“When the textile mill in Glen Kerry, Ireland, is closed, Fiona's family accepts passage to Chicago to work as servants for the family who paid their fares.Fiona spends the endless journey making lace as her mother taught her. She and her sister, Ailish, love the oft-told story of how their father met their mother, when she tied bits of her lace in a trail from the mill to her home so he could be introduced properly. Since the family gets no wages until they pay off their passages, the parents must take other jobs after hours, but Fiona's lace finds a market, and the family is able to save toward buying land in Michigan. But one evening, when Fiona is making lace and her parents are out working, a fire (the great Chicago fire of 1871) breaks out near their tenement. Fiona and Ailish escape with the lace, which Fiona uses to mark a path so their parents can find them, just as their father found their mother. Polacco weaves her themes well: immigrant history, family lore, poverty and oppression, and hope for the future. The greens of Ireland are beautifully pictured, and the dun and gray of the Chicago tenements are brightened by the sweetness of the lace patterns and the girls' red hair. Polacco's large and multiethnic family yields up another fine story, this one in greens and grays, lace and fire.” – Kirkus Reviews

A Sky-Blue Bench by Bahram Rahman & Peggy Collins
(Grades K-3)
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“An Afghan girl resourcefully finds a way to accommodate her new prosthesis. After losing her leg in an accident, Aria is finally ready to return to school with her new ‘helper-leg.’ But all the school benches have been used for firewood, requiring students to sit on the floor–which hurts Aria's leg terribly. In a montage of awkward positions, Aria attempts to alleviate her discomfort to no avail. Despite the other girls' skepticism, Aria resolves to build her own bench, insisting she ‘can do anything a boy can.’ When she consults kind carpenter Kaka Najar for help, he gives her tools and a can of sky-blue paint–the color of ‘courage, peace and…wisdom.’ With help from her mother, her little brother, and a friend, Aria proudly builds a bench and assures inspired classmates, ‘We can build everything we need, together!’ Gently but poignantly, Collins' richly hued, cartoon-style illustrations convey Aria's discomfort, determination, and joy; family members' and friends' warm eyes and sympathetic faces are reassuring. Background characters bustle in a rainbow of jewel-toned clothing, their faces bearing a variety of expressions. Though Aria's accident is unspecified in the simple primary text, an author's note reveals that Aria's story, partially based on Rahman's childhood during Afghanistan's civil war, honors Afghan children whose lives were changed forever by unexploded ordnance. Most characters' complexions, including Aria's, are varying shades of brown. A timely, eye-opening portrait of resilience, community, and hope.” – Kirkus Reviews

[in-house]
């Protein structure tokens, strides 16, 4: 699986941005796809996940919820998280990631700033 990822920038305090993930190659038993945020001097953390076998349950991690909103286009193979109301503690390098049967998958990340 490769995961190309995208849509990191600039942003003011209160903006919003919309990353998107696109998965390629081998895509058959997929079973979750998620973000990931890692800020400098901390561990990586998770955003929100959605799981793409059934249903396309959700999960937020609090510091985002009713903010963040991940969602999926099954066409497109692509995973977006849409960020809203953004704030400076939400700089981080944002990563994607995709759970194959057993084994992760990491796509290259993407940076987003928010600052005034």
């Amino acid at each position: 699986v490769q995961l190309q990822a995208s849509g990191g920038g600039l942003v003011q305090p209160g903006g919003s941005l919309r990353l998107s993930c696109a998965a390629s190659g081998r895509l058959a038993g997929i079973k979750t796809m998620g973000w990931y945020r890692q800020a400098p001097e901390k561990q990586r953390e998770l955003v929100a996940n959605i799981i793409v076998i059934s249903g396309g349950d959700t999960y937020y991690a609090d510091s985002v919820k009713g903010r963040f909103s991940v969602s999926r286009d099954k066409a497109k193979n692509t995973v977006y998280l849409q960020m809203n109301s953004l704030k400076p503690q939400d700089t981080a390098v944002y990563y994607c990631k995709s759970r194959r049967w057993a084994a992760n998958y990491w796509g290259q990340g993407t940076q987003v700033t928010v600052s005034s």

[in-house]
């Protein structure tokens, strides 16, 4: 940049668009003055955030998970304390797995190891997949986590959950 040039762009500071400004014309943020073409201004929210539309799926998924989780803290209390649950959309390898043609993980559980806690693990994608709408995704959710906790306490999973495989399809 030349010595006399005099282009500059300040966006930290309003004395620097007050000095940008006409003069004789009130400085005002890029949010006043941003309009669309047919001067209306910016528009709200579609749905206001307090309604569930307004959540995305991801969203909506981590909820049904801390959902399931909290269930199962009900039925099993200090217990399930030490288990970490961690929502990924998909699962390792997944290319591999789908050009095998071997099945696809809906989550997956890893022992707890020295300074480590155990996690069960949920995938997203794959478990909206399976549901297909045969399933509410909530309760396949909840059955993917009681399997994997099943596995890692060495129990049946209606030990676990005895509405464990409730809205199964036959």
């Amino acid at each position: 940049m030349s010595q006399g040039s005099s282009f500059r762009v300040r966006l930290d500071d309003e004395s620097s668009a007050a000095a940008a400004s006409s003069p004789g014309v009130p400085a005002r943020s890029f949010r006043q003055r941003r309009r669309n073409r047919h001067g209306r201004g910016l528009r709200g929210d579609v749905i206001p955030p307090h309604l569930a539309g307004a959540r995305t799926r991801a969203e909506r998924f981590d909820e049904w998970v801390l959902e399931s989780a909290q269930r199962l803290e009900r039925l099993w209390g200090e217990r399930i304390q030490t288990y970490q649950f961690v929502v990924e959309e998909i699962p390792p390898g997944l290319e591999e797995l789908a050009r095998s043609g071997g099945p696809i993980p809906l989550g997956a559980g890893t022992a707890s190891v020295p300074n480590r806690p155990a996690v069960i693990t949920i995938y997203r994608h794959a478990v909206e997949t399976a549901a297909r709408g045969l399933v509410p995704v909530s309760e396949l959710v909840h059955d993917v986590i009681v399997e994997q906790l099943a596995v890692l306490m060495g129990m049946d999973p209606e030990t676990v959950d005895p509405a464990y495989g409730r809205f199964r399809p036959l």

Hair Story by NoNieqa Ramos & Keisha Morris
(Grades K-3)
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“Born with the rich curls of their Black and Puerto Rican ancestors, respectively, Rudine and Preciosa are bright stars for their families. As they grow, their families help them try to tame their hair, but it always returns to its natural, free state. As Rudine and Preciosa look at their surroundings, they find inspiration in the strength of their families and friends, who wear their hair proudly like a crown. Readers will learn about individuals throughout history when Rudine and Preciosa stop to admire a wall depicting individuals who also had afros like theirs. The lovely collaged tissue paper illustrations provide a beautiful appearance of texture on each page, and convey the joy Rudine and Preciosa carry. Additional information about the individuals depicted in the mural is included, along with a glossary of selected words and phrases. VERDICT A lovely lesson in loving and having pride in oneself, perfect for fans of Matthew Cherry's Hair Love and for any shelf seeded with positive messaging.” – School Library Journal